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Principal of Highland Springs School 1924-1944
By Susan Booth Bonnet Chermside

page 2 of 4

A Legacy Created at Highland Springs School

While she was at Highland Springs, Mrs. Bonnet designed the "Highlander" who graced the front of the school annuals and was blazoned on the school rings. The first one used was a Highlander in a Tam o' Shanter (a woolen cap of Scottish origin with a tight headband, wide flat circular crown, and usually a pompon in the center). A copy of him is shown on this page, from the 1927 Yearbook. He lasted for a while and then in 1929 the school’s Highlander graduated into a representation of a more formally dressed Scotsman.

Drawing Scotsmen was not all “Mommie Bonnet”—as she became known—did for Highland Springs. It was she who introduced the idea of an annual operetta to be presented by the school. There were many of those operettas. She had as assistants Miss Elaine Royall Scott and Miss Thelma Bagley Keene. Mother also directed the Junior-Senior Play (with help from the same teachers), trained the Glee Club, and trained the actors in one-act plays, sometimes taking them to Charlottesville to compete in the State contests.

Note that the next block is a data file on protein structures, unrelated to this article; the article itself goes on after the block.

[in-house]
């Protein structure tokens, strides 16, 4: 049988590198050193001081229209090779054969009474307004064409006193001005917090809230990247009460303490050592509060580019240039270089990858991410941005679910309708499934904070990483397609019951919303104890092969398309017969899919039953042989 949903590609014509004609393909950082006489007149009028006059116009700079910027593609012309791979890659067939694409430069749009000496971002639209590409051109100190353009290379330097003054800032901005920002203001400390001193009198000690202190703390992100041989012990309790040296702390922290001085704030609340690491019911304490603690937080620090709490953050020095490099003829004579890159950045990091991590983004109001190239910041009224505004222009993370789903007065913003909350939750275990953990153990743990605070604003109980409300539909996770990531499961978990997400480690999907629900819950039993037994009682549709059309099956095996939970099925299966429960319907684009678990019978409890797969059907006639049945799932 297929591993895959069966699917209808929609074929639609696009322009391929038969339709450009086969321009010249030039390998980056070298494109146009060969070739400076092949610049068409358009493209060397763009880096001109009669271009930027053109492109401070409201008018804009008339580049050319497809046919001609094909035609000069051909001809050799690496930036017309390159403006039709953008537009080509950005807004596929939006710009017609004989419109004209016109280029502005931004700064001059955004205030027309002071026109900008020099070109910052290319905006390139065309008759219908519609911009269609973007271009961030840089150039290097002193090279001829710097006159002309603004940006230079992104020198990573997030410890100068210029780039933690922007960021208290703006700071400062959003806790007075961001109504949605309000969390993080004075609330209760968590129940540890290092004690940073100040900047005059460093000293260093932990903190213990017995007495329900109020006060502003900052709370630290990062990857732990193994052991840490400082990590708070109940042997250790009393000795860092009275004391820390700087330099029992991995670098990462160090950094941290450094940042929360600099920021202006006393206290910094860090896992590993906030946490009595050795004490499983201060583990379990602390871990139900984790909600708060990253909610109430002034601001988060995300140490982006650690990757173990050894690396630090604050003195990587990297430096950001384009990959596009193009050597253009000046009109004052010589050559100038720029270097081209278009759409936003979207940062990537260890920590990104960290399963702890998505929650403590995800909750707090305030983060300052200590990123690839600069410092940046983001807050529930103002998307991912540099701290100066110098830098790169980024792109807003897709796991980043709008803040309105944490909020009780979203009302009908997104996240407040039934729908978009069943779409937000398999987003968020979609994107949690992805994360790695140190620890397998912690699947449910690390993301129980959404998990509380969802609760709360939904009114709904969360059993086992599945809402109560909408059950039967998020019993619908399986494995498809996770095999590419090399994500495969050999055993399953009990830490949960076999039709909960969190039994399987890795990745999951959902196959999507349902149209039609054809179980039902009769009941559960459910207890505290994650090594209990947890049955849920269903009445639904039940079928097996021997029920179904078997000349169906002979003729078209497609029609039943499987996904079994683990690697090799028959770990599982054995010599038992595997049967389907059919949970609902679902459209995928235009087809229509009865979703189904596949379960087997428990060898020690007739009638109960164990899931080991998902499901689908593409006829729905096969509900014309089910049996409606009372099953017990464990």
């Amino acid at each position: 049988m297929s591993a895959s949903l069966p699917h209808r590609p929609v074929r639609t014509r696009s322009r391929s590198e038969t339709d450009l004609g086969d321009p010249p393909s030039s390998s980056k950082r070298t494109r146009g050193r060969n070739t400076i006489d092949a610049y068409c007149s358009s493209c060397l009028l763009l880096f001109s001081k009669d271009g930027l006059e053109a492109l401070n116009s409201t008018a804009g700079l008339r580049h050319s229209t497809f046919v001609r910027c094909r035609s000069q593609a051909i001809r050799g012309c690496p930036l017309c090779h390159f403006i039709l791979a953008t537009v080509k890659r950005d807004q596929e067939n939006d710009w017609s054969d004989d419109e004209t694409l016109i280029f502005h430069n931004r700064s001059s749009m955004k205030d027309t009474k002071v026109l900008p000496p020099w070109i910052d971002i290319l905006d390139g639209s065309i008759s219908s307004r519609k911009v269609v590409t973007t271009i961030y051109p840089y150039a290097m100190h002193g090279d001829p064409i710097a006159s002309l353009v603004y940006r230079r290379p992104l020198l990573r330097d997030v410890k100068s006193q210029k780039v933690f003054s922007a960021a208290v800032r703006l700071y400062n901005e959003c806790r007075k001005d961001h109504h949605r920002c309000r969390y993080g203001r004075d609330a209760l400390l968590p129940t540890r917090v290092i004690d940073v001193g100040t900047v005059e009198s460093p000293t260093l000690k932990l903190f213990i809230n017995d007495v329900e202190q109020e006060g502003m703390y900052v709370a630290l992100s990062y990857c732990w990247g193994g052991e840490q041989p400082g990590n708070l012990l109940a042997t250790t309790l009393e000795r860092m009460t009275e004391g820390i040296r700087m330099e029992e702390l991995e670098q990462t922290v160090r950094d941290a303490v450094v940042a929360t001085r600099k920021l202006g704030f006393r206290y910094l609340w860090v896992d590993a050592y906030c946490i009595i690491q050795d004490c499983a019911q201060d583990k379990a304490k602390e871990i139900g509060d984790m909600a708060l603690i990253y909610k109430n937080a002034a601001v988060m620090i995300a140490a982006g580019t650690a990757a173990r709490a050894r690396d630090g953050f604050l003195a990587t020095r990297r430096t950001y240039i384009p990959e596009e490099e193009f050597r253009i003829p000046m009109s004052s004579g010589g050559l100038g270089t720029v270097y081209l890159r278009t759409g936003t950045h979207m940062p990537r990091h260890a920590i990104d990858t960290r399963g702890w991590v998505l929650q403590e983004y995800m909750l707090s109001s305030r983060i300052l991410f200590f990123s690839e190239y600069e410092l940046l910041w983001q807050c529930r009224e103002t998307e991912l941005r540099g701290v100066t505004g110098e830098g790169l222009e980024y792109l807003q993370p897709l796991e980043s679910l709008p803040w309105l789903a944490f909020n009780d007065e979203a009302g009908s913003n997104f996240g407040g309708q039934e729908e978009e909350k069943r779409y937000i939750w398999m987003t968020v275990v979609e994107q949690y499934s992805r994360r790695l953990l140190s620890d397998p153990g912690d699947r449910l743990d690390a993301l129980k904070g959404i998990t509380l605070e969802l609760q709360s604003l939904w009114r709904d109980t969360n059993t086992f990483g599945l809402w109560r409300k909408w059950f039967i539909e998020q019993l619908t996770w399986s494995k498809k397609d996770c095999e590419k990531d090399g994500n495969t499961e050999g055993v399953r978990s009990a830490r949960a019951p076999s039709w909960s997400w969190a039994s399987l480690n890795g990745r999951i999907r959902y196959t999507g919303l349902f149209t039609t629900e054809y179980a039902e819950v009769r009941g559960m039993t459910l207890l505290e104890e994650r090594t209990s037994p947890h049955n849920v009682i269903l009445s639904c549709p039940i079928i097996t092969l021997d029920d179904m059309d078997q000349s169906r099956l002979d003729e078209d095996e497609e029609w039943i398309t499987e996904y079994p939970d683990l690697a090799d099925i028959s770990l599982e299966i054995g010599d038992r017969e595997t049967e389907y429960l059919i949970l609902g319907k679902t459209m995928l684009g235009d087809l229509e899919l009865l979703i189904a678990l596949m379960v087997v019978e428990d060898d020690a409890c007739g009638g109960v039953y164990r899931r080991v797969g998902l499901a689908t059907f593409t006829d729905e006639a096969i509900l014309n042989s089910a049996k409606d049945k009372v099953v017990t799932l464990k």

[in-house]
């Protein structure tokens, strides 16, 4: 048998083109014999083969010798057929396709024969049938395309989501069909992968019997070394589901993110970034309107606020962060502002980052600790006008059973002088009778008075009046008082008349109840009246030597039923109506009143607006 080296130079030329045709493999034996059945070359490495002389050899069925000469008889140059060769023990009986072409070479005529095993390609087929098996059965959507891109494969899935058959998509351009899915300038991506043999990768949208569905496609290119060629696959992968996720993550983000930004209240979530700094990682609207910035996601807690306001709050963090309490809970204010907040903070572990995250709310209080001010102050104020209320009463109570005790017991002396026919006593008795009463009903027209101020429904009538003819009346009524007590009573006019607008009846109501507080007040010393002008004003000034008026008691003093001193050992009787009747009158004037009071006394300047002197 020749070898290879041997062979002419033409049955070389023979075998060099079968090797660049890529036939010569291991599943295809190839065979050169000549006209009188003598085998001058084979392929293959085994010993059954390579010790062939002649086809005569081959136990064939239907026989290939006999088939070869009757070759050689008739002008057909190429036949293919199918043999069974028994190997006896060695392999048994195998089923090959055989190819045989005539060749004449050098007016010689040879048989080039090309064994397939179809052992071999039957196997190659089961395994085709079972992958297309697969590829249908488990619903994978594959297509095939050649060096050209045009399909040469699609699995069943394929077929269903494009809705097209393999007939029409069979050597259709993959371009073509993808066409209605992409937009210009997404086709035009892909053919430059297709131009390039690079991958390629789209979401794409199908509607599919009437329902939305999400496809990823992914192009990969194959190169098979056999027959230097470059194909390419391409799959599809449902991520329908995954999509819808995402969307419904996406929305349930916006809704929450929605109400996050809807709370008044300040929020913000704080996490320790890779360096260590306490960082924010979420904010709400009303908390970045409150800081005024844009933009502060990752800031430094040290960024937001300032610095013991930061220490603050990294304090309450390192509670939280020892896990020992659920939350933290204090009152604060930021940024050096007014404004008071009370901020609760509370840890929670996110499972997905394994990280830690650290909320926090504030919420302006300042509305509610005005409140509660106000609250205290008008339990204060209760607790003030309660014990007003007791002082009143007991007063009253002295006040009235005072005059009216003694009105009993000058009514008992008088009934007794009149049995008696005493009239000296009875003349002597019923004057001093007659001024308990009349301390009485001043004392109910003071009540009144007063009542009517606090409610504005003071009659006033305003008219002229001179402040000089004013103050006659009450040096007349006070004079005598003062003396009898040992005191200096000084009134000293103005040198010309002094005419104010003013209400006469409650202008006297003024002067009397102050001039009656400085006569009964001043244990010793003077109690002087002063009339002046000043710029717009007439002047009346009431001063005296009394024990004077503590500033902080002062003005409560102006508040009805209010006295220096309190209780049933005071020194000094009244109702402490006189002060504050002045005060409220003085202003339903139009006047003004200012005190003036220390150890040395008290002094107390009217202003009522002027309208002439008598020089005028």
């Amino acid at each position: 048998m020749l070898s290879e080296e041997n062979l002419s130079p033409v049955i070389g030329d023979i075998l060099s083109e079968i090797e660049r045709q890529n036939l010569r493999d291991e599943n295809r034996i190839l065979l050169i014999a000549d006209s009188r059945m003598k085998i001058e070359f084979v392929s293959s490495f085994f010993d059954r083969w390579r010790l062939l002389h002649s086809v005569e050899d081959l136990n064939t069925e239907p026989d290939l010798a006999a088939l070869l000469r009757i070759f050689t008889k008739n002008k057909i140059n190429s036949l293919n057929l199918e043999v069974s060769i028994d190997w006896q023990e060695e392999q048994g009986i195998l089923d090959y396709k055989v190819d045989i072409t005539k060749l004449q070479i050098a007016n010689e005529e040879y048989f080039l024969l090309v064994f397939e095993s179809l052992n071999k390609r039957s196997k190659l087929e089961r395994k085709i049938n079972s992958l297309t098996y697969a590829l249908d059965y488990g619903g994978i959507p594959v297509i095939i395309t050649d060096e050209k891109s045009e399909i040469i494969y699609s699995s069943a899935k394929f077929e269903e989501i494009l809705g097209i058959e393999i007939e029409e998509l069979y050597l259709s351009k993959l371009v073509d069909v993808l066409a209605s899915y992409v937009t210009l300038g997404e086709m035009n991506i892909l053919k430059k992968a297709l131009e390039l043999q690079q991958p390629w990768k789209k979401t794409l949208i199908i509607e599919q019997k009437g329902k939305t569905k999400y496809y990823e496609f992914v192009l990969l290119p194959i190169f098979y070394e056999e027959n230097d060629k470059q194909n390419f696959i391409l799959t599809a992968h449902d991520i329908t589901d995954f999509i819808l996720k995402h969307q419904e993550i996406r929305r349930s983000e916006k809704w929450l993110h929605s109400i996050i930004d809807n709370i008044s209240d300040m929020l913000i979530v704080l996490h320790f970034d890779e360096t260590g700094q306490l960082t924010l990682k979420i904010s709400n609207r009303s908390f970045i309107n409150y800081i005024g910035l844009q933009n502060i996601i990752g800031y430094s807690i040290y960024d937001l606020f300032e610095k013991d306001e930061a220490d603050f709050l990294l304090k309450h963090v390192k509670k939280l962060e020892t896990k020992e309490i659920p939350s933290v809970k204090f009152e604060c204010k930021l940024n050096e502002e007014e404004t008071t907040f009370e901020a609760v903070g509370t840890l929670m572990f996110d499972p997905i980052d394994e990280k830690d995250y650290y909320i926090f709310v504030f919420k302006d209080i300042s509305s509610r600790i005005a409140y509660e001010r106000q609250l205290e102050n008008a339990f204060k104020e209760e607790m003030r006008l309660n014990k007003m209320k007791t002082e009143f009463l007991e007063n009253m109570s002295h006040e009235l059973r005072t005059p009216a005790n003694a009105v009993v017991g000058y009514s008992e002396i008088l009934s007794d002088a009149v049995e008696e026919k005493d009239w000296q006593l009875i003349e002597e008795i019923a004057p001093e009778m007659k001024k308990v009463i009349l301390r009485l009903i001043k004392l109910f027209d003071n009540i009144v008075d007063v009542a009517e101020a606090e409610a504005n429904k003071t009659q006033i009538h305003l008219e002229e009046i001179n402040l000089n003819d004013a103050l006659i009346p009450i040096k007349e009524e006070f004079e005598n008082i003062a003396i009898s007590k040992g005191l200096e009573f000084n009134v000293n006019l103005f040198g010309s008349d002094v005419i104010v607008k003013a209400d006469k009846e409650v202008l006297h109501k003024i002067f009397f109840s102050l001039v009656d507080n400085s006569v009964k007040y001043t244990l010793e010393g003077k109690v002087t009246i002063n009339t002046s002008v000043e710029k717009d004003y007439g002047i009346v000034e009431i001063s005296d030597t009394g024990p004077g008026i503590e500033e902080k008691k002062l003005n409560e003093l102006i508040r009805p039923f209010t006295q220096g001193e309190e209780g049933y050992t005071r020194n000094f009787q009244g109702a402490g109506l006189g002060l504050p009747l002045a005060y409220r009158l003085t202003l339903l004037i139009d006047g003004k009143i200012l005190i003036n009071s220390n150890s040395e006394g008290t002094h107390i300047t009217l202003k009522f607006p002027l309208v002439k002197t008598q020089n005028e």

For years she spent summer hours juggling cards on which rising Seniors had listed the subjects they wished to take in their last year. Mother tried valiantly to arrange a schedule to suit the largest number of Seniors possible.

Loving Guidance

She spent many evening hours at the school office working with parents. I have met, in retirement, a woman who remembers that her father brought her two unruly brothers to Mrs. Bonnet many evenings to discuss how his boys could become better school citizens.

The school was on the streetcar line between Richmond and Seven Pines. Students, often without permission from their parents or the school, would take the streetcar into the city. The worried parents would call the school to know where their children were. Many nights—sometimes until the last streetcar that ran at midnight—Mrs. Bonnet met every streetcar returning from the city to see to it that those errant students were returned to their parents safely.